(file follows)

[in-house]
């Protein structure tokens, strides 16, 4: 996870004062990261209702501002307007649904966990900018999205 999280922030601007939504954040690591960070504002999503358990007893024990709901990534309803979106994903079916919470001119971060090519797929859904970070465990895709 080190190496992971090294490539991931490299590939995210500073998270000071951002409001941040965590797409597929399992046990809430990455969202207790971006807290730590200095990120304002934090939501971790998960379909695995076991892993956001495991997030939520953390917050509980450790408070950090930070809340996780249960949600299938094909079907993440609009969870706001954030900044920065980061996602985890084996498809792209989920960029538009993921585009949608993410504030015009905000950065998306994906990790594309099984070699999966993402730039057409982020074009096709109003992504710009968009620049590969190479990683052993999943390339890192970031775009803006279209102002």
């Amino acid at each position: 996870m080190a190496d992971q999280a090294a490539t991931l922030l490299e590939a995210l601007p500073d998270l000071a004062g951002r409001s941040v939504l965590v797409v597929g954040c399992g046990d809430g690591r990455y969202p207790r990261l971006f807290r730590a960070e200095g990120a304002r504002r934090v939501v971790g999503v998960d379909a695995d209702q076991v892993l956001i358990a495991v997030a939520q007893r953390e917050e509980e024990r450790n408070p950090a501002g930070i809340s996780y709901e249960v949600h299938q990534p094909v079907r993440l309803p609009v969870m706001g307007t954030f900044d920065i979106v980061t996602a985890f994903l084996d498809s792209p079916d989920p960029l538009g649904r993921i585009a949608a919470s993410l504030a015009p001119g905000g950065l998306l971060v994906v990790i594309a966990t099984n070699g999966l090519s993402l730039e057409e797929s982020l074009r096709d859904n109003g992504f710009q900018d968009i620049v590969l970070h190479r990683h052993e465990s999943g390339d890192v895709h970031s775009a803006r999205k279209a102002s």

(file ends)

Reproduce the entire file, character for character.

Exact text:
[in-house]
């Protein structure tokens, strides 16, 4: 996870004062990261209702501002307007649904966990900018999205 999280922030601007939504954040690591960070504002999503358990007893024990709901990534309803979106994903079916919470001119971060090519797929859904970070465990895709 080190190496992971090294490539991931490299590939995210500073998270000071951002409001941040965590797409597929399992046990809430990455969202207790971006807290730590200095990120304002934090939501971790998960379909695995076991892993956001495991997030939520953390917050509980450790408070950090930070809340996780249960949600299938094909079907993440609009969870706001954030900044920065980061996602985890084996498809792209989920960029538009993921585009949608993410504030015009905000950065998306994906990790594309099984070699999966993402730039057409982020074009096709109003992504710009968009620049590969190479990683052993999943390339890192970031775009803006279209102002």
């Amino acid at each position: 996870m080190a190496d992971q999280a090294a490539t991931l922030l490299e590939a995210l601007p500073d998270l000071a004062g951002r409001s941040v939504l965590v797409v597929g954040c399992g046990d809430g690591r990455y969202p207790r990261l971006f807290r730590a960070e200095g990120a304002r504002r934090v939501v971790g999503v998960d379909a695995d209702q076991v892993l956001i358990a495991v997030a939520q007893r953390e917050e509980e024990r450790n408070p950090a501002g930070i809340s996780y709901e249960v949600h299938q990534p094909v079907r993440l309803p609009v969870m706001g307007t954030f900044d920065i979106v980061t996602a985890f994903l084996d498809s792209p079916d989920p960029l538009g649904r993921i585009a949608a919470s993410l504030a015009p001119g905000g950065l998306l971060v994906v990790i594309a966990t099984n070699g999966l090519s993402l730039e057409e797929s982020l074009r096709d859904n109003g992504f710009q900018d968009i620049v590969l970070h190479r990683h052993e465990s999943g390339d890192v895709h970031s775009a803006r999205k279209a102002s």